August 12, 2007

New Reality: Your Blog Is Your Brand

While many are debating whether bloggers should be considered on par with journalists, if microblogging through Twitter and others should replace standard blogs, or even if Facebook or LinkedIn are the new business cards in a technology oriented age, it seems to me the clearest, newest definition of a blog is that it is your personal brand. Whether you have tens of visitors or tens of thousands, whether you have dozens of comments or none at all, the content on your blog, in total, represents you, and if done well, can define you, to those who know you well, or those who do not.

By blogging about your interests, by sharing news, links and photos, you are helping explain to the world who you are, what you like and don't like, what you represent, and what you do. If you choose to break news or comment on the day's news, you are doing so through a personal filter which covers everything. If you choose to talk about sports and technology, your choices as to what you want to discuss help define your brand. And, more importantly, the quality of your posts, the frequency of your posts, the length of your posts, all those elements help to illustrate your writing abilities, your attention to detail, your ability to stick to a project, and comprehension or adoption of new technology.

A personal blog will always be much better as a brand than your Facebook profile or LinkedIn profile.

A Facebook profile, even with the newest enhancements to the service, shows photos, groups and networks you consider yourself part of, the friends you have, updates you provide, applications you have installed, and a short message board, or "wall". But the Facebook profile does not allow for much personalization of look, feel or content. The Facebook profile doesn't allow for post after post of prose. The Facebook profile allows you to show how you're connected to a friend, but doesn't give you a platform to talk about the relationship. The Facebook profile is not your brand, but instead the Facebook brand with a small helping of your content.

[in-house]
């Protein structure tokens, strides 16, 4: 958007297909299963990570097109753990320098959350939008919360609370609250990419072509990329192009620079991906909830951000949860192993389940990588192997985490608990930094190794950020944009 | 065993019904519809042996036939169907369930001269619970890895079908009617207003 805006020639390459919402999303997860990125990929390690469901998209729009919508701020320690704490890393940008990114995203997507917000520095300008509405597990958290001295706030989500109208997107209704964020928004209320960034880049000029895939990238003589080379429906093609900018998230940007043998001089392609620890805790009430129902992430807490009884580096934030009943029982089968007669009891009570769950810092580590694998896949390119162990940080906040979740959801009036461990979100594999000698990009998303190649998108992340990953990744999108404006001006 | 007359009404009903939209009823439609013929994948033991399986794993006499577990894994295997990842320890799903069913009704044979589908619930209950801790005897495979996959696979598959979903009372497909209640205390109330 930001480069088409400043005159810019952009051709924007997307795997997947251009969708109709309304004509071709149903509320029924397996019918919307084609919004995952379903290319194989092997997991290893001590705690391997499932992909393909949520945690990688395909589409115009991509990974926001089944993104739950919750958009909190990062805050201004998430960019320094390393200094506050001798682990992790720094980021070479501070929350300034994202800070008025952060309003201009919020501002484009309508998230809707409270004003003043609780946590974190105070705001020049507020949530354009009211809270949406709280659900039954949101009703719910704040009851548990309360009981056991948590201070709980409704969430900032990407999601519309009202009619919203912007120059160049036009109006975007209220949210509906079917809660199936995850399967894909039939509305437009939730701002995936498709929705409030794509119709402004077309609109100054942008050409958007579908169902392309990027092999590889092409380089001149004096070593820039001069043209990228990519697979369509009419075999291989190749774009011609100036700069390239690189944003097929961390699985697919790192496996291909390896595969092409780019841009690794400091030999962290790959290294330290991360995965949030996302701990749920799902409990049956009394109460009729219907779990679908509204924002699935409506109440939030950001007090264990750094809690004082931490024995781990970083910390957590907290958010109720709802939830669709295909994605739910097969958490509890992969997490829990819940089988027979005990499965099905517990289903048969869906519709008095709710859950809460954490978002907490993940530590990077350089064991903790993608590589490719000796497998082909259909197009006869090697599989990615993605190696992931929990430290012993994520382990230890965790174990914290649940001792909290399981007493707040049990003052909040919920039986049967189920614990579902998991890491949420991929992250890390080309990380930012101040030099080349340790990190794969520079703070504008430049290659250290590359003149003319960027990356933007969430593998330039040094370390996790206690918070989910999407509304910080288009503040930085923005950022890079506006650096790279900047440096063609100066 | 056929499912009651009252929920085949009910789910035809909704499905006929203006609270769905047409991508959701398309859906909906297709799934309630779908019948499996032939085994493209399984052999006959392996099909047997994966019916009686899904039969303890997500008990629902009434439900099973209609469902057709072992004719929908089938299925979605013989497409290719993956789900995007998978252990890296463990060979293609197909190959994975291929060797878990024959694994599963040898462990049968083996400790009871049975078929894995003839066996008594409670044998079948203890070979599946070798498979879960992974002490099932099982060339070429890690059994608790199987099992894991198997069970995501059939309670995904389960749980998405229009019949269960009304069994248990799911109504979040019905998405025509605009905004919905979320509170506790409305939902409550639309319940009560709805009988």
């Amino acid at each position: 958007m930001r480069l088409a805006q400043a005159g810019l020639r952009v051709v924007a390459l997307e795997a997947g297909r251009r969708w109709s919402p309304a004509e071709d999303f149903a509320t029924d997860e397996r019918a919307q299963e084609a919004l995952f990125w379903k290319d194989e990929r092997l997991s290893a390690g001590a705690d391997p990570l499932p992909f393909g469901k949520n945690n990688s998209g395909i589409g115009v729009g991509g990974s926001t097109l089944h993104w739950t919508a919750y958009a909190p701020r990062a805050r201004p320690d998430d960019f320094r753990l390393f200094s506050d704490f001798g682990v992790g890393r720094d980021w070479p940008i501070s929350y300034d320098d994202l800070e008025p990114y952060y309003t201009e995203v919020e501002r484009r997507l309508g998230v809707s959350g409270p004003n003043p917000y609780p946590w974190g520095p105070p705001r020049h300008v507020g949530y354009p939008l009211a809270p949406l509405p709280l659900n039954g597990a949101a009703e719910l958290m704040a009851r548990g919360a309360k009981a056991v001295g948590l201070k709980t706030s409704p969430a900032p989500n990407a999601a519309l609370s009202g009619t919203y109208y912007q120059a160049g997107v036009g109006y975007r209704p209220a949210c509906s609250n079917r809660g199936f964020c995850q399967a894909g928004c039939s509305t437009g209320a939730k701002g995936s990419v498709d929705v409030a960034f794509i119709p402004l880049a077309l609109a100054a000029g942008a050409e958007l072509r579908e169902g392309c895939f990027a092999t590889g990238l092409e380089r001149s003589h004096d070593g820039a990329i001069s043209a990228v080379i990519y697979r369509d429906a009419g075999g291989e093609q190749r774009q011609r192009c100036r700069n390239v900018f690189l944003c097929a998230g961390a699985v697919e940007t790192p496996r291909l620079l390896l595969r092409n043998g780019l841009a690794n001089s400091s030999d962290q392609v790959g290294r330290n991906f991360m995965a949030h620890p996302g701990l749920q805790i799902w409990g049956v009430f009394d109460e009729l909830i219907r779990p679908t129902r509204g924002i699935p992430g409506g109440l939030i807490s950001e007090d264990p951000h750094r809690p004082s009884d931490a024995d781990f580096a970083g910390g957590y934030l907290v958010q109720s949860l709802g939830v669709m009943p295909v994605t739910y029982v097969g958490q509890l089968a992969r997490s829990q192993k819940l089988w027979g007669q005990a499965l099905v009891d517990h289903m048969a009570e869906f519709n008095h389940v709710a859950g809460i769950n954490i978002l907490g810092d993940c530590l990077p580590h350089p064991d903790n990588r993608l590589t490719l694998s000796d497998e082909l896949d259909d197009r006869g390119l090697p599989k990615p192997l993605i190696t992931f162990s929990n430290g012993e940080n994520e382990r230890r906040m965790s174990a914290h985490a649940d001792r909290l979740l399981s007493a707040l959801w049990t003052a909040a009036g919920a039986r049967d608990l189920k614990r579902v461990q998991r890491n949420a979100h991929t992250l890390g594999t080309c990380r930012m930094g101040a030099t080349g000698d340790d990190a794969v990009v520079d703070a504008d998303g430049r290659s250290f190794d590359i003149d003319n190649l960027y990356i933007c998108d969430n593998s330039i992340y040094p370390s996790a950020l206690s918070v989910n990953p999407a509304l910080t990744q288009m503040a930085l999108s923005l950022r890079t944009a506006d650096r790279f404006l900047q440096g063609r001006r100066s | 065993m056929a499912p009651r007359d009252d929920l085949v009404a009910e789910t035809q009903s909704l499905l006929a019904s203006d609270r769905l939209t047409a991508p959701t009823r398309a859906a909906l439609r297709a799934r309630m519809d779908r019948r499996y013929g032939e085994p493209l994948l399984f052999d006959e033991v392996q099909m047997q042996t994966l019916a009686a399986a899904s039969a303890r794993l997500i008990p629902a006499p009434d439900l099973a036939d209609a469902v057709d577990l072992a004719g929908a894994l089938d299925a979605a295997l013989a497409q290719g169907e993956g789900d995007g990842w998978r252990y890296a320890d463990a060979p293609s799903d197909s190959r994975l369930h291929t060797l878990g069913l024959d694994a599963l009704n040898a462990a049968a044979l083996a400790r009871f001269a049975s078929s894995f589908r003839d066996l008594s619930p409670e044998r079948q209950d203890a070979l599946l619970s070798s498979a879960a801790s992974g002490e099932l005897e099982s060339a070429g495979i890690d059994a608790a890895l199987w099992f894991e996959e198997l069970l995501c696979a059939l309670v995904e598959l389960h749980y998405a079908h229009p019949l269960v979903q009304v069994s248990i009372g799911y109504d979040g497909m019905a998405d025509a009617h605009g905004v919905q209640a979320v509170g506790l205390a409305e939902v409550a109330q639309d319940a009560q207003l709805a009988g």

Your LinkedIn profile is an excellent business card and resume, with job history, relationships, and recommendations. But it is not your brand. Instead, it is one, strong, contributing element to your brand.

As important as it is for me to look to LinkedIn and Facebook to know about a new hire candidate, or to research acquaintances, a blog will go far beyond in explaining to me how this person wants to be portrayed. I now expect job candidates to have blogs, and make that part of the interview process, whether it's related to their position or not. Even if the big shots like Steve Rubel of MicroPersuasion and Robert Scoble are successful in moving microupdates away from their blog and to other services, their blog will be the best measure of their personal brand to me, and should not be abandoned, because no other single service can best be owned by and represent the individual.